National Geographic : 1960 Dec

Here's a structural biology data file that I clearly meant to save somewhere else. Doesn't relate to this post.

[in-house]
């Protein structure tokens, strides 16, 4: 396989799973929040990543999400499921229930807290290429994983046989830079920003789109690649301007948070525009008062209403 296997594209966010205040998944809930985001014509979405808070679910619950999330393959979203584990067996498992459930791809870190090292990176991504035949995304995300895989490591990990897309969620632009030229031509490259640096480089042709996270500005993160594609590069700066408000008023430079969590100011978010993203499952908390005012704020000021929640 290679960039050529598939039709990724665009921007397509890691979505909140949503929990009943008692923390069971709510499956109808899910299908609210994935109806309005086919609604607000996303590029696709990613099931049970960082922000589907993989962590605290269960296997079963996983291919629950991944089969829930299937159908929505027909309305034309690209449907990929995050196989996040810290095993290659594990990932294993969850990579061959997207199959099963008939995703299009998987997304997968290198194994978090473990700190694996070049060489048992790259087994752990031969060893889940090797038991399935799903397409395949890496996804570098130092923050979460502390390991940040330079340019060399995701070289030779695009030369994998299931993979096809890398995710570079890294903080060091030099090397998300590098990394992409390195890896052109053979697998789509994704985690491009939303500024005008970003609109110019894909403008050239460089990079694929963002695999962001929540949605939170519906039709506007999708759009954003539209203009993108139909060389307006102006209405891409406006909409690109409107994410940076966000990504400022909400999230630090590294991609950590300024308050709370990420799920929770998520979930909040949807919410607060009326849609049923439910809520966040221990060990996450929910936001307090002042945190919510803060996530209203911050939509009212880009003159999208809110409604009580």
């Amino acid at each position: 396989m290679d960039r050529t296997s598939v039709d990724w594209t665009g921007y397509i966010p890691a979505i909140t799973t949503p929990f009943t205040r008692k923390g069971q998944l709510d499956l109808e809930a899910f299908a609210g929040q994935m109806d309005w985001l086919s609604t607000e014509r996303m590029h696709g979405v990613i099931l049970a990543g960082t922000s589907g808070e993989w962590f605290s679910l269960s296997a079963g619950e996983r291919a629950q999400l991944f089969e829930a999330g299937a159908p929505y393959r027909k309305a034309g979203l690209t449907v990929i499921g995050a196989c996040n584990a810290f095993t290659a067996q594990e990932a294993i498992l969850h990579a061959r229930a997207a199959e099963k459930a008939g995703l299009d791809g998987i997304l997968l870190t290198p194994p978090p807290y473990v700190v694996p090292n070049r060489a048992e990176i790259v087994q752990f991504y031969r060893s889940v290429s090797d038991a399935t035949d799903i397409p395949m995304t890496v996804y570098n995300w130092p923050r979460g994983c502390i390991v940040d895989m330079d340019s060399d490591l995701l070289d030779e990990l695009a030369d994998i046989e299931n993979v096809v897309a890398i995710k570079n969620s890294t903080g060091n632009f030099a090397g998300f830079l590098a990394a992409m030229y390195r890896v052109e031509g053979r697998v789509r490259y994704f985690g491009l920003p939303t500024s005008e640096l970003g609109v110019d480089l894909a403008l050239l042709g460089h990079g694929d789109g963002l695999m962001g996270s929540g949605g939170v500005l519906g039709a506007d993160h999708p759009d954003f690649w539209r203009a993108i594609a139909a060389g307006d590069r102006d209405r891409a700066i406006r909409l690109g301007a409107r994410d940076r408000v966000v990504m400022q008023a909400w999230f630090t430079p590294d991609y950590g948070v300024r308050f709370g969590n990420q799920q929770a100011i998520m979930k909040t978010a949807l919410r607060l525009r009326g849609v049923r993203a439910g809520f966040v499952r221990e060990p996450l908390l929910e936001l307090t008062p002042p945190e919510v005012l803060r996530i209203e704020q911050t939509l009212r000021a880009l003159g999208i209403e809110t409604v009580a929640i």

There it lies - 840 verdant acres a maharaja could not buy (painting and map, pages 782 785). Around it roars the busiest, richest, maddest, gayest city the world has ever known. On all sides, wreckers tear New York apart and builders put it together again, reaching ever higher with brick and stone, steel and glass. Unruffled by all this noisy hustle and bus tle, the park goes the way it has gone for about a century. Serenely it offers harassed millions its one great gift-room to breathe, refuge from the pressures and tensions of big city living. As a frequent visitor to New York, I had never paid much attention to Central Park. I knew it was there; I had glimpsed it from taxis, buses, airplanes, even from a heli copter at 1,500 feet. But mere survival in this incredible city took all a man's ingenuity and stamina. Who had time or energy to roam what seemed to be just another park? My own explorations proved that finding time and energy was well worth the effort. Just as rewarding were side trips to the great Theodore Roosevelt in bronze hails visitors to the American Museum of Nat ural History on Central Park West. T. R., his father, two sons, and a daughter have served as trustees. Manhattan Square, site of the museum, was renamed Theo dore Roosevelt Park. Trunk Upraised, a Bull Elephant Scents a Threat to His Herd Lifelike displays in the museum's 58 exhibition areas spirit imagination to earth's far reaches. Towering dinosaurs, the Olympic Peninsula rain forest, and a sky full of oceanic birds vie for attention. The mammal collection alone includes 100,000 specimens. Hayden Planetarium's panorama of the heavens turns thoughts to space. Akeley Memorial African Hall (right) offers sights once reserved for the ad venturer. The gripping centerpiece con sists of a herd of elephants, two of them bagged by President Theodore Roose 792 velt's sons, Theodore and Kermit.